The New York Times Sunday Magazine published a brilliant essay today by Executive Editor Bill Keller, “The Boy Who Kicked The Hornet’s Nest” that describes an evolving relationship between news media outlets and their source and the complex balancing act between the freedom of press and a government’s responsibility to protect. It portrays a fascinating behind the scenes view of how several normally competing news organizations worked collaboratively with the source, Julian Assange, to make sense of mountains of disparate, arcane pieces of data in multiple forms.
One of the major sources for Assange allegedly was Private First Class Bradley Manning, described by The New York Times as “disillusioned,” but by Assange as someone who has experienced a “political awakening.” By all accounts, Pfc. Manning appears to have broken the law many times.
There has been much ado about Wikileaks, but Bill Keller provides a different perspective:
Ninety-nine percent of what we read or hear on the news does not profoundly change our understanding of how the world works.
…these documents provide texture, nuance and drama. They deepen and correct your understanding of how things unfold…
I am no fan of WikiLeaks; dumping hundreds of thousands of documents with little or no meaning to the public (much of it, according to Bill Keller, is in “clunky patois of military jargon and acronyms”) seems to have minimal value at best – all at a potential price of nothing less than national security. After all, it took several computer experts to accomplish the basic task of assembling the vast data into searchable format. The public had to rely on the best journalists in the world, ranging from The New York Times, to The Guardian to Der Spiegel, to provide meaning and context.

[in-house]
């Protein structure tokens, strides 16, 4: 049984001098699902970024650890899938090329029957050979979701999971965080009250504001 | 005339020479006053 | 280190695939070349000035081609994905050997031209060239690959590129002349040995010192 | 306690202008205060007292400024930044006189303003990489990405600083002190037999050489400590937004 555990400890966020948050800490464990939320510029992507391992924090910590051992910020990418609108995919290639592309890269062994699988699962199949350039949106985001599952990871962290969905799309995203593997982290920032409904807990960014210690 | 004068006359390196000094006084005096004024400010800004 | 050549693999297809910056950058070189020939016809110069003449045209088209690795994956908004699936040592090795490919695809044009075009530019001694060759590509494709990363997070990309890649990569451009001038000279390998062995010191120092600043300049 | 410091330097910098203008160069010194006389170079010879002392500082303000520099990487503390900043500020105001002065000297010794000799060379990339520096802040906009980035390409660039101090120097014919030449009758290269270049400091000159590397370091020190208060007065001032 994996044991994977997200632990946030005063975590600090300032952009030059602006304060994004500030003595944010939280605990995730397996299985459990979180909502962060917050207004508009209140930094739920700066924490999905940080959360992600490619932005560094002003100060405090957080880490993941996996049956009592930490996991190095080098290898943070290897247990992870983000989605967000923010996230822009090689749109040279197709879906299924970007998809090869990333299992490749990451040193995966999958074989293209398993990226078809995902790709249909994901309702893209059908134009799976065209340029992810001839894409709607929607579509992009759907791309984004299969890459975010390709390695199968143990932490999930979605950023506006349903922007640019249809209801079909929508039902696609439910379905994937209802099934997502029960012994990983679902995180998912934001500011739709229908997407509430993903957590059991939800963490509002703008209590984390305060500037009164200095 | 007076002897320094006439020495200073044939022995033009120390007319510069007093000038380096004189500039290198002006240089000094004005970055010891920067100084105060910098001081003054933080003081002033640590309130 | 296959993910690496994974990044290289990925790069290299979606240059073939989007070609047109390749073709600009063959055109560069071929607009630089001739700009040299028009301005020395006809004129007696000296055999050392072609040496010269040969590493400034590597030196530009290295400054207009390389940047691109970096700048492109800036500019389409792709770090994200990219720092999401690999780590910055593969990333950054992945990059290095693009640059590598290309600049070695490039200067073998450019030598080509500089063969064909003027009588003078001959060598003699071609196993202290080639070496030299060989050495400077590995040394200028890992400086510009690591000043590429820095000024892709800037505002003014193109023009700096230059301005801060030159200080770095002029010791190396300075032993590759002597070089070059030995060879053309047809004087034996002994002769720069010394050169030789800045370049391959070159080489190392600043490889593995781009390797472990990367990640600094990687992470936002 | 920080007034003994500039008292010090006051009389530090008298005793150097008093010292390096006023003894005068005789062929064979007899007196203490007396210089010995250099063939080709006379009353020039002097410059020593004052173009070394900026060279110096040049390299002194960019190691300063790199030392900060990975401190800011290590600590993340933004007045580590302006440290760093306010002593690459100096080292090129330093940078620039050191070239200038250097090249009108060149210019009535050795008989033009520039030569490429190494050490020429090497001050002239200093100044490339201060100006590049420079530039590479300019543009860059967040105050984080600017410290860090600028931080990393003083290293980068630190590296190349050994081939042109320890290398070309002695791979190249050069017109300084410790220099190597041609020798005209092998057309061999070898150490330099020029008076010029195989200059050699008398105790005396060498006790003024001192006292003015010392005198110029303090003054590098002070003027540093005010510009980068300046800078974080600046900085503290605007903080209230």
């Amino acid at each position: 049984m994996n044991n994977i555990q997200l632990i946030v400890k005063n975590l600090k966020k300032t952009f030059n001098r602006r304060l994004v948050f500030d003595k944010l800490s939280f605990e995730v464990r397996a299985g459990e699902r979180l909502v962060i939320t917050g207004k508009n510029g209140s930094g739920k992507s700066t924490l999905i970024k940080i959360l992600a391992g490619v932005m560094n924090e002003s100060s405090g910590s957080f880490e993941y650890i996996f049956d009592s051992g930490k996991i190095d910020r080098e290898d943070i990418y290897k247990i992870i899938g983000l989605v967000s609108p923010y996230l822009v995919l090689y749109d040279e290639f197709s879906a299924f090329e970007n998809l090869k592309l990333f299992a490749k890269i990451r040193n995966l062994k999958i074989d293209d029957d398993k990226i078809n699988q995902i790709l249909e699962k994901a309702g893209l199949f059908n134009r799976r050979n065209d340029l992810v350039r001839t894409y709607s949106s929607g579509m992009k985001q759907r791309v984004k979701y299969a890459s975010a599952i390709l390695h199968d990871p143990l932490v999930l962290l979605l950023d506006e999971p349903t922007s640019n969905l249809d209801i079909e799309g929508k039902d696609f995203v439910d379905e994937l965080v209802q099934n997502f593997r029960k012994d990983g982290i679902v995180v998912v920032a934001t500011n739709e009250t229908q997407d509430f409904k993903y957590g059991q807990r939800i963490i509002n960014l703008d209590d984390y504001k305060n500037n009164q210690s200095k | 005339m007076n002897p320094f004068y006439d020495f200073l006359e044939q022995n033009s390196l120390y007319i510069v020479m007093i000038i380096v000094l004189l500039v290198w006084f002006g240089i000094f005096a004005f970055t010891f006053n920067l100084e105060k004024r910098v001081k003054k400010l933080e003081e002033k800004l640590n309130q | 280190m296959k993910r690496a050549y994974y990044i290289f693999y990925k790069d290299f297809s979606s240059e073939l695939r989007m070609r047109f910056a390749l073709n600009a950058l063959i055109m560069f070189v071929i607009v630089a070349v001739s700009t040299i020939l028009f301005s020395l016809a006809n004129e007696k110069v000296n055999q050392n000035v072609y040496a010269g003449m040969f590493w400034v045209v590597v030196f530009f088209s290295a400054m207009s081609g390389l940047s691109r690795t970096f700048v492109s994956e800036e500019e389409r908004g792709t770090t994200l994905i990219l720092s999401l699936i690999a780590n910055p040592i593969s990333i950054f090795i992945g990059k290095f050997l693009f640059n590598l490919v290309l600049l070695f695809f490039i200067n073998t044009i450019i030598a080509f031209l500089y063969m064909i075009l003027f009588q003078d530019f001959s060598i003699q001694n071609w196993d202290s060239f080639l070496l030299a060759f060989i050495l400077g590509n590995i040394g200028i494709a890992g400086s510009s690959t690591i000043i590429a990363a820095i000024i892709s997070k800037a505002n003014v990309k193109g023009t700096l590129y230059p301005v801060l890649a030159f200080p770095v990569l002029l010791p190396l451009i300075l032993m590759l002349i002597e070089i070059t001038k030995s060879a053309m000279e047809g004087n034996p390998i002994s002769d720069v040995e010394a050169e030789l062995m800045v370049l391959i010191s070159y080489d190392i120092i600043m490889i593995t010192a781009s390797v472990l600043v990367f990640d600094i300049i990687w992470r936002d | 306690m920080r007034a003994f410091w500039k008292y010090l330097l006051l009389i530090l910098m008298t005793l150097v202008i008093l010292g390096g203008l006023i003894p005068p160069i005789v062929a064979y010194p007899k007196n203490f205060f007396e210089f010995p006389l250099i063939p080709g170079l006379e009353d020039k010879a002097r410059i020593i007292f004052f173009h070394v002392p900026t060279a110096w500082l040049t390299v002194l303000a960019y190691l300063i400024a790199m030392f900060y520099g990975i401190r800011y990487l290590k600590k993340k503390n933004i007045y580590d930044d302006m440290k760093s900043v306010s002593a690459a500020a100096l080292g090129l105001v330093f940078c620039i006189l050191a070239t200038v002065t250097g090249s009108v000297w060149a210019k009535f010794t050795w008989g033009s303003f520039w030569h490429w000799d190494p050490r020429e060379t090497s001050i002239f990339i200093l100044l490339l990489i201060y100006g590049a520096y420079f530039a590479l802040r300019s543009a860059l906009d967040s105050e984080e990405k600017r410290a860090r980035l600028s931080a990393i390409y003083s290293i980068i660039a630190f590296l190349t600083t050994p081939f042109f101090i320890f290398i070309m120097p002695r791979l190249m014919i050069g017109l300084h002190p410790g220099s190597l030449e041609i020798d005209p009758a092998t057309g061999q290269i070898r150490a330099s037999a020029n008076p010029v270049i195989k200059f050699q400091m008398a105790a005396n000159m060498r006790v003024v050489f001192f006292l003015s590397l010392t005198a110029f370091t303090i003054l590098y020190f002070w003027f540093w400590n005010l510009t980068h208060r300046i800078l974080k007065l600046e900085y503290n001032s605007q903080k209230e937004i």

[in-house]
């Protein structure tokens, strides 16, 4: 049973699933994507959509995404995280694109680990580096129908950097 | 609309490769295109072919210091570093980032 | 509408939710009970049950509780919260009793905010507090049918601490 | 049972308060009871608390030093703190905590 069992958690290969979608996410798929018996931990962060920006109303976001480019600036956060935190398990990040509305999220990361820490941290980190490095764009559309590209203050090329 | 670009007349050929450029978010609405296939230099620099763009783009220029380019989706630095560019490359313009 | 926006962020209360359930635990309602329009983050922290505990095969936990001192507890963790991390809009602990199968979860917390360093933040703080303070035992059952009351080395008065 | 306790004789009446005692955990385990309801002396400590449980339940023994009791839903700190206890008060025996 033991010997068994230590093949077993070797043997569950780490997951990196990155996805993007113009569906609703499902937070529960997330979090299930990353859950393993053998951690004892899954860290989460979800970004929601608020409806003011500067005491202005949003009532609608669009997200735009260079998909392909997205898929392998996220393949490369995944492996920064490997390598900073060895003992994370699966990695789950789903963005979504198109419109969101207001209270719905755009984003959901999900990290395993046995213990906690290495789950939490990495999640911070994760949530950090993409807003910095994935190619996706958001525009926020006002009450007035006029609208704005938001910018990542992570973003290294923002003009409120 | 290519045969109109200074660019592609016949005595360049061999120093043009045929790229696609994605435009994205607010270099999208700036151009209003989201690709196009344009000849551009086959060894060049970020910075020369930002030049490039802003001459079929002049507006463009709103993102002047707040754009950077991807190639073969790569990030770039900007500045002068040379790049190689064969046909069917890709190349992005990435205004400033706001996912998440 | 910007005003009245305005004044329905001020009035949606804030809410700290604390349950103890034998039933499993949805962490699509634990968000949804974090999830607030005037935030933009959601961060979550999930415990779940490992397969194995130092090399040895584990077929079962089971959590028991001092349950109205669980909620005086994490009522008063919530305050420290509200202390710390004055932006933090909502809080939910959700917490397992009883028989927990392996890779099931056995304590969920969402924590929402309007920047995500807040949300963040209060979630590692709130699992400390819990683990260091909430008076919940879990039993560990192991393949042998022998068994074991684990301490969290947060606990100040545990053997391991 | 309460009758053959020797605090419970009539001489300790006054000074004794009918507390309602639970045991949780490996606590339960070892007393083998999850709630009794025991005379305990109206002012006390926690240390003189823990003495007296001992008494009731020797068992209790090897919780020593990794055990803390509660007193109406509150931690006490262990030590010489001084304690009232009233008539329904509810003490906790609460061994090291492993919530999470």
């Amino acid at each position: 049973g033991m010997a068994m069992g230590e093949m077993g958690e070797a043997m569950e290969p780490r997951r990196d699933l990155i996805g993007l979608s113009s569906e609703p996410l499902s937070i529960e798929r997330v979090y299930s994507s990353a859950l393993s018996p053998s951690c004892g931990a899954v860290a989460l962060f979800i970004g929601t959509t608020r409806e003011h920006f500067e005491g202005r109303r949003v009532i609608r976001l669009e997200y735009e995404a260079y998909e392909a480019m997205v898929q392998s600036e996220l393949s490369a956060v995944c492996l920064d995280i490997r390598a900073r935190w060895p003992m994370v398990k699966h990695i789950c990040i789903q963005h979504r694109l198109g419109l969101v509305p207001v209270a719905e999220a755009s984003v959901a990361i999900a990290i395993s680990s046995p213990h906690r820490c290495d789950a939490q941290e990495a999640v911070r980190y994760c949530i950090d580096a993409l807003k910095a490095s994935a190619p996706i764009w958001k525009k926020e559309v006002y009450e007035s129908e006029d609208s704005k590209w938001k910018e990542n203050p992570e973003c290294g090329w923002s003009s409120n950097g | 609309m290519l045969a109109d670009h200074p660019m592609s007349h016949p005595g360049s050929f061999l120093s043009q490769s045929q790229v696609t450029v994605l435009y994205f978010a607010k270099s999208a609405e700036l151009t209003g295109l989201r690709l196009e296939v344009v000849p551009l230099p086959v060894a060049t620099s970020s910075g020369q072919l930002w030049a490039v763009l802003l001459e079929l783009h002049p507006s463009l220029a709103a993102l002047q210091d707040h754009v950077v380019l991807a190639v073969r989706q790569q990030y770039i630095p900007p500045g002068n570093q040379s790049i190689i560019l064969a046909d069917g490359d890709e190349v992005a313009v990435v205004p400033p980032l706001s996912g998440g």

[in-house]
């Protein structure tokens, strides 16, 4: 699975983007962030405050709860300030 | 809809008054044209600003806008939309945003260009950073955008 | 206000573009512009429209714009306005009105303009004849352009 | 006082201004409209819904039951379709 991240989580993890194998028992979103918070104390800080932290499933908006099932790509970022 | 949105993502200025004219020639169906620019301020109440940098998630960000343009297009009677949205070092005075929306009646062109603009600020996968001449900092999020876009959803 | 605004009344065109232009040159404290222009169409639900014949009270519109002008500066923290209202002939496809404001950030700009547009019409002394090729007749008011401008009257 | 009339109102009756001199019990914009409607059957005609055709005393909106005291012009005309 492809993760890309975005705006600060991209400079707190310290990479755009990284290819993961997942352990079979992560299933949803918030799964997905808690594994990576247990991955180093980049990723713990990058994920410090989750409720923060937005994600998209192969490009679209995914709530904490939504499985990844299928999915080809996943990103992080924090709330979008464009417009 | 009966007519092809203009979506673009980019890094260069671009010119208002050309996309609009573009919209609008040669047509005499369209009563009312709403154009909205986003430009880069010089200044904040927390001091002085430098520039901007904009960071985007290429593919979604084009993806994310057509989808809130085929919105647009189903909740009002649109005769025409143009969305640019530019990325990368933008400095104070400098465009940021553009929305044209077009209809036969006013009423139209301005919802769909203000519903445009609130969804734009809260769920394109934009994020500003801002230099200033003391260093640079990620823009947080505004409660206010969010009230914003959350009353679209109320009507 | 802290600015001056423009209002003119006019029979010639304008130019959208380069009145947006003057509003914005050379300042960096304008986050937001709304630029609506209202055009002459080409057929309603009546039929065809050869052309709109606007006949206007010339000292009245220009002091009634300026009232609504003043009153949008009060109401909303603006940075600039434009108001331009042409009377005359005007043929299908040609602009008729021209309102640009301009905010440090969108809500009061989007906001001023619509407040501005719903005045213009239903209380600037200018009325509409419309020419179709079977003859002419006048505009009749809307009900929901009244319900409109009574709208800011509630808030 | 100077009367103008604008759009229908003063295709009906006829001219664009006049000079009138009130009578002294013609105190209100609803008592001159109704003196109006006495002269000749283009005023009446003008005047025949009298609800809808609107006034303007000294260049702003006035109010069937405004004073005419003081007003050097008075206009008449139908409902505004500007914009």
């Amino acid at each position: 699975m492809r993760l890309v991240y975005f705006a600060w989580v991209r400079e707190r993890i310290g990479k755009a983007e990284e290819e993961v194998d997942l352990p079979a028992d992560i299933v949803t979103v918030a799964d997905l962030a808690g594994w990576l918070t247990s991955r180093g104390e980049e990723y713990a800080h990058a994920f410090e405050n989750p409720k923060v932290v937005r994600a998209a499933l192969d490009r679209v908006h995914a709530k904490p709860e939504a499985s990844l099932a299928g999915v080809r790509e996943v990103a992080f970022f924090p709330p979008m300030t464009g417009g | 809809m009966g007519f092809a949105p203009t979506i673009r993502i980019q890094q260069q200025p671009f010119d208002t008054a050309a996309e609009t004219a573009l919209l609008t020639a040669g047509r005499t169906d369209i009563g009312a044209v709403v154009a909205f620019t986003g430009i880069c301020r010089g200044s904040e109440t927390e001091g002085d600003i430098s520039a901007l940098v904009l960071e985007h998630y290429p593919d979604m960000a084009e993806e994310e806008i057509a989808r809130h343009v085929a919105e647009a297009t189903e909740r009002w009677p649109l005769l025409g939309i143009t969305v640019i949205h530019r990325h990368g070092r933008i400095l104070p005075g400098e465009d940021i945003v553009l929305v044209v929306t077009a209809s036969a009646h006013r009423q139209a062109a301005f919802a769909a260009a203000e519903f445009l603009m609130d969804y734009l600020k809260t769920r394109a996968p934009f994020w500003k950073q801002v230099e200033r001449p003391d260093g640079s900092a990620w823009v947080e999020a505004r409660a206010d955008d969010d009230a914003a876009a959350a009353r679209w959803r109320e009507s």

And very telling:
Several news organizations, including ours, reported this dangerous lapse, and months later a Taliban spokesman claimed that Afghan insurgents had been perusing the WikiLeaks site and making a list.
I highly recommend this article as a case study of the tension between a free press and the government. According to Max Frankel:
For the vast majority of ‘secrets,’ there has developed between the government and the press (and Congress) a rather simple rule of thumb: The government hides what it can, pleading necessity as long as it can, and the press pries out what it can, pleading a need and a right to know. Each side in this ‘game’ regularly ‘wins’ and ‘loses’ a round or two. Each fights with the weapons at its command. When the government loses a secret or two, it simply adjusts to a new reality.
Bill Keller’s description of the devolving relationship between The Times and Assange was fascinating, particularly in light of the dramatically different views each had of the other. I have attempted to summarize this below, using quotes from each party:
The New York Times description of Assange, following the narative of Keller’s essay:
“a bit of Peter Pan”
“disheveled, like a bag lady”
“losing control of his secrets”
“raged against The Times”
Assange, according to Assange:
boasted that he served as a “puppet master” of several news organizations
“Where’s the respect?” (To The Times)
I “created scientific journalism”
Readers – I look forward to your comments and opinion regarding this important article by Bill Keller.